Editor's Note: On July 17, Mikme announced its more-affordable $199 Mikme Silver, dropped the price of the original Mikme to $299, and added a new USB microphone recording mode.
As any amateur video director has discovered, the microphones inside smartphones are pretty bad at capturing audio, and tethered clip-on lapel mics are messy and don't work with smartphones missing headphone jacks. That's why I'm pretty impressed by the latest update to the Mikme wireless microphone, which I tested this past weekend.
The most obvious feature of the ultraportable mic — a little pricey at $499 (reduced to $299 on July 17) — was its ability to record studio-quality audio from a box that fits in your hand. But this new update arguably makes the Mikme even more important and interesting.
Now users can use the Mikme's iOS app to record video with their iPhone cameras while the Mikme records the accompanying audio, and the Mikme app will sew the two streams together after you're done shooting.
To see how well it worked, I brought the Mikme to the Washington Square Arch in Manhattan's Greenwich Village, where I asked a friend to stand near a young busker as I walked around the perimeter of the arch, recording the scene — and the Chinese artist Ai Weiwei's metallic statue nearby — on my iPhone.
The sound quality was great from the video file, capturing not only the singer and his guitar, but the chatter from nearby tourists. The Mikme captures high-resolution audio with its on-board analogue-to-digital converter, showing you the audio levels and using a unique Bluetooth protocol for greater stability.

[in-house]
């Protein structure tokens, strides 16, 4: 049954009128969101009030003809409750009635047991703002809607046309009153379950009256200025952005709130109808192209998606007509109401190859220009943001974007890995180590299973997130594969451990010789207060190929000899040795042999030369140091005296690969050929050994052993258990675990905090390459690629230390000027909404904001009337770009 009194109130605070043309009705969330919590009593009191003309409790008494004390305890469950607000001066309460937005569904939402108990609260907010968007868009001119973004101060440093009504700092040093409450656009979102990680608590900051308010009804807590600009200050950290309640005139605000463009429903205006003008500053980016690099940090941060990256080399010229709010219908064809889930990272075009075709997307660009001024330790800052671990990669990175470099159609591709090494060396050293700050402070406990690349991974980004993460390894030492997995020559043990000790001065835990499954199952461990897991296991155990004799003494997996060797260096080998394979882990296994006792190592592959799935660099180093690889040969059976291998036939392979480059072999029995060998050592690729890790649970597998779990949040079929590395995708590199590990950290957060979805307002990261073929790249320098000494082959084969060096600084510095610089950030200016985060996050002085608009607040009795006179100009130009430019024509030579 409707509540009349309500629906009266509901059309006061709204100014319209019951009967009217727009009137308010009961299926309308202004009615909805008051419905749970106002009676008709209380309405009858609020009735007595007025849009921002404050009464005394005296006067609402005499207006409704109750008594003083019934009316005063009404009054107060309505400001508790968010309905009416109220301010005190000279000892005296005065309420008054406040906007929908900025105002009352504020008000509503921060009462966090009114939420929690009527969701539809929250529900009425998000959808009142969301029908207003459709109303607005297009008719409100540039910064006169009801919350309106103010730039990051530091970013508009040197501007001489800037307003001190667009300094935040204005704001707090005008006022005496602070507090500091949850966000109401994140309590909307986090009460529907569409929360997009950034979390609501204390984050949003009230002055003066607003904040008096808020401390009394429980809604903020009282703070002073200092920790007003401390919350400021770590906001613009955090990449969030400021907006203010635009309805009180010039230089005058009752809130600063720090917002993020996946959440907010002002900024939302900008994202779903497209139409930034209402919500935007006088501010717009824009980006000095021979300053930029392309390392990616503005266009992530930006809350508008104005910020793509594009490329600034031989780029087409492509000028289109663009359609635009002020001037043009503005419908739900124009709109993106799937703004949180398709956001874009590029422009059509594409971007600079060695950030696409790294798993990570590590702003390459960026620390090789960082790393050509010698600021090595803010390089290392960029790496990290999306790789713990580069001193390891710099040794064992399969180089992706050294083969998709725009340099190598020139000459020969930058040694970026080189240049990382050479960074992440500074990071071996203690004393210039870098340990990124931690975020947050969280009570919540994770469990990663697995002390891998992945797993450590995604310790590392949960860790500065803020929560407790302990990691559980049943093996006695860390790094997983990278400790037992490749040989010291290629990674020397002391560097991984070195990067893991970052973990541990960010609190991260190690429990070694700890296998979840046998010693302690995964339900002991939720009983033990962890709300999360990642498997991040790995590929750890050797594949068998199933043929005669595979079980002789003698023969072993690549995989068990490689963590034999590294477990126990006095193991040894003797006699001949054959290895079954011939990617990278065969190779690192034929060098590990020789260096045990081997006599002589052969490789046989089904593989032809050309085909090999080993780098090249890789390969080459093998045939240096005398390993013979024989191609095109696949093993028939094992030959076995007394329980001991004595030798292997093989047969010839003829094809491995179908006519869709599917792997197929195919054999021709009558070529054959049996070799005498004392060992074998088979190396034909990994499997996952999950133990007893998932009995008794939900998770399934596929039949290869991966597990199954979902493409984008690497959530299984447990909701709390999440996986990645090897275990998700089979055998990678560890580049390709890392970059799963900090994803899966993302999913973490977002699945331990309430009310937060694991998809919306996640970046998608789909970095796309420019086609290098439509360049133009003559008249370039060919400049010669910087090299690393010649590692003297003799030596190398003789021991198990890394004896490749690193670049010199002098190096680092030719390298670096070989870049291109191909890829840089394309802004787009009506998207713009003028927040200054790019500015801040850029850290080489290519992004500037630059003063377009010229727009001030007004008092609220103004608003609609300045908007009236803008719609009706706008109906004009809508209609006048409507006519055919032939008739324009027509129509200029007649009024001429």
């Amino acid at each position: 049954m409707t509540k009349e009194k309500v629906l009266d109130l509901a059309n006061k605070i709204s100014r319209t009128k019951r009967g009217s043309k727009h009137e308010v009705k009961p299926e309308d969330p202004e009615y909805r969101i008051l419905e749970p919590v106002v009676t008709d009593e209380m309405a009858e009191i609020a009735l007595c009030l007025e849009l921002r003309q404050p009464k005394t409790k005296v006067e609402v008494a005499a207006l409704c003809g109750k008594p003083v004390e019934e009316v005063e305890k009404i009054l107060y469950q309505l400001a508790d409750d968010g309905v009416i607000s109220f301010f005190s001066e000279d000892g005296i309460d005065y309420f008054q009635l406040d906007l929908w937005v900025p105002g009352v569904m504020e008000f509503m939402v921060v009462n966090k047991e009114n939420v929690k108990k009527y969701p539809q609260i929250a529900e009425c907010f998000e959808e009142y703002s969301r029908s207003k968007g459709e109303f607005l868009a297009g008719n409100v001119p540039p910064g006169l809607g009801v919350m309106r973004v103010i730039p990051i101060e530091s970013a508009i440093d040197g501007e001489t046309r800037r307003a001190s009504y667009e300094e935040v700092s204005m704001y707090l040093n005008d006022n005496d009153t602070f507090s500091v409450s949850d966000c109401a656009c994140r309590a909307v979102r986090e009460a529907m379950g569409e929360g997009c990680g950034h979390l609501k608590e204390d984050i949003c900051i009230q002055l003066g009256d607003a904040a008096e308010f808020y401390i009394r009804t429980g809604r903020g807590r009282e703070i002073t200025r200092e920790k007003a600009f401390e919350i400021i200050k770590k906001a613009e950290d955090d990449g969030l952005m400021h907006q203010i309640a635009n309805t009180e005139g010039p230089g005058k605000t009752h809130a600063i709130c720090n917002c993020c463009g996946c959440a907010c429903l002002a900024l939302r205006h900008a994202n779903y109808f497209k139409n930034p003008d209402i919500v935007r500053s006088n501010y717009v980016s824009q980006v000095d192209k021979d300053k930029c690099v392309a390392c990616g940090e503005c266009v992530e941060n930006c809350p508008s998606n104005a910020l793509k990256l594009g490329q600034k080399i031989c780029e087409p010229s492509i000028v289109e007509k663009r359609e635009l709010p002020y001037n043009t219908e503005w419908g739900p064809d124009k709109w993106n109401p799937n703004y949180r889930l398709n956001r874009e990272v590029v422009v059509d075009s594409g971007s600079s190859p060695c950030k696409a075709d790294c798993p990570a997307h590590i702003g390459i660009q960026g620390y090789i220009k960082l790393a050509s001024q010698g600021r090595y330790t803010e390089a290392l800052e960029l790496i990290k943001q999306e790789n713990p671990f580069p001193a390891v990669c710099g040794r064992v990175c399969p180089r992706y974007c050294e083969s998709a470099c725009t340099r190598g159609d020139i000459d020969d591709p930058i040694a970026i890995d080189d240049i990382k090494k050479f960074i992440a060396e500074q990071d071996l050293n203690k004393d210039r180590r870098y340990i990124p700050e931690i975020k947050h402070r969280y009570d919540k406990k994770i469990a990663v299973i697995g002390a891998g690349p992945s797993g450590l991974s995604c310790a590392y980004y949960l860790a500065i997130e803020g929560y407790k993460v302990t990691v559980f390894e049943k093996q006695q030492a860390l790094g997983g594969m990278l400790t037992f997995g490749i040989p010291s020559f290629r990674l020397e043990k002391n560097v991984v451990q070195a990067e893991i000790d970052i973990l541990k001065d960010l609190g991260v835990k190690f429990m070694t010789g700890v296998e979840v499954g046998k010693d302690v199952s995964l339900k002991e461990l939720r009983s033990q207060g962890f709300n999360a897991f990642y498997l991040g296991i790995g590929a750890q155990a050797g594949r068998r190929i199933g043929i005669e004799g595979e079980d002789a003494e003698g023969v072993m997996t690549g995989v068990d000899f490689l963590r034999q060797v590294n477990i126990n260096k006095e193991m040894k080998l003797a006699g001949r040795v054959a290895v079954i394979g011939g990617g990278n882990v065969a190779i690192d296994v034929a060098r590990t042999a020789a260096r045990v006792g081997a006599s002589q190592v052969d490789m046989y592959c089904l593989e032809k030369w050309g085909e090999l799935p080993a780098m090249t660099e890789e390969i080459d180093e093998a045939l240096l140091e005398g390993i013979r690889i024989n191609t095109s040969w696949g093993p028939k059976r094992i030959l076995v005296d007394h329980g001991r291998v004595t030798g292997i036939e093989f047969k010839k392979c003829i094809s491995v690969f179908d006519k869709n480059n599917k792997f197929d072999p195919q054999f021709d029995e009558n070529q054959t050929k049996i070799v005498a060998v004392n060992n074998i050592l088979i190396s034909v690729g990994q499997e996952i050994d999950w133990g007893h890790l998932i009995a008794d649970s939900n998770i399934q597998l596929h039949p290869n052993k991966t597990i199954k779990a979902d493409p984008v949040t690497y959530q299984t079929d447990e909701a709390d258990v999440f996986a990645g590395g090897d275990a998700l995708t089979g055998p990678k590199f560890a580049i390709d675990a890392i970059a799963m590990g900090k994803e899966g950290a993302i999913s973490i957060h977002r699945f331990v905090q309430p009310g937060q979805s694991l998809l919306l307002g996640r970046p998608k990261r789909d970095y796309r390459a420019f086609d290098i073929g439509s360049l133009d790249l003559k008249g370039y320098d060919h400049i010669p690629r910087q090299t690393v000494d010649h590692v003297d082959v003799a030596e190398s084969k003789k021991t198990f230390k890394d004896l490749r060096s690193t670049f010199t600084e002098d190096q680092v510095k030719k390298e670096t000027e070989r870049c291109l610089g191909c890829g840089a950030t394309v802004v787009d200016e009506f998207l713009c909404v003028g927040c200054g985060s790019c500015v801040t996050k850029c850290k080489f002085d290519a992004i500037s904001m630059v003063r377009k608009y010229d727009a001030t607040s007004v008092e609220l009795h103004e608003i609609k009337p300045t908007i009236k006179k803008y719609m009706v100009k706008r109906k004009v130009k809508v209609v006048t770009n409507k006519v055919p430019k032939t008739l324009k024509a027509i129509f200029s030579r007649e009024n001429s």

Here's a sample clip from the Mikme team of how great your finished video product can look with the speaker:
After you first pair your iPhone and your Mikme via Bluetooth, recording the audio and video tracks simultaneously is super easy. You just open the Mikme app, tap Video and hit the record button. As you shoot, you'll see a real-time audio track, so you'll know if the levels need to be reset. (Gain can be controlled from two buttons on the rear of the Mikme.)
When you tap stop, the Mikme iOS app pulls the audio file from the microphone to pair it with the video file. It all works quickly, without much interruption of your flow.
The app next prompts you to take a photo, which it saves as album art for the file. That helped me easily identify clips among my rat's nest of Voice Memo files.
The Mikme app displays three rows of input streams: video, Mikme audio and audio recorded with the iPhone's built-in microphone. To preview the video, you just tap the top row of the three. You can swipe each row to the left to see options for muting and deleting. The phone's audio track is muted by default.
If you're unfamiliar with the Mikme and wonder why it has such a high price, its form is the first thing to note. Not only does its metallic casing feel durable, but at 2.8 x 2.9 x 1.4 inches and 0.35 pounds, the Mikme is small enough to hold in your palm and light enough to never feel like a burden.
The Mikme captures sound using the Cardiod audio pattern, meaning it's sensitive to audio coming from the direction it's facing, and also isolates ambient sound. The Mikme is best held face-up when recording a conversation among multiple people, and should be pointed directly at someone when you want to just get their audio. Its 16GB of internal storage can hold up to 34 hours of WAV-format audio, and its 1-inch gold-plated condenser mic capsule uses a six-line spider-style suspension system to stop it from moving and to eliminate handling noise.
Now that I've spent a weekend with the Mikme, I've added it to my personal wish list, as it feels like the device I want on my next trip. Footage I shot on the noisy, chaotic Venice Beach in California would have been much clearer and focused had I been using the Mikme, and wouldn't have required a ton of audio re-recording when I got back home.
Credit: Henry T. Casey/Tom's Guide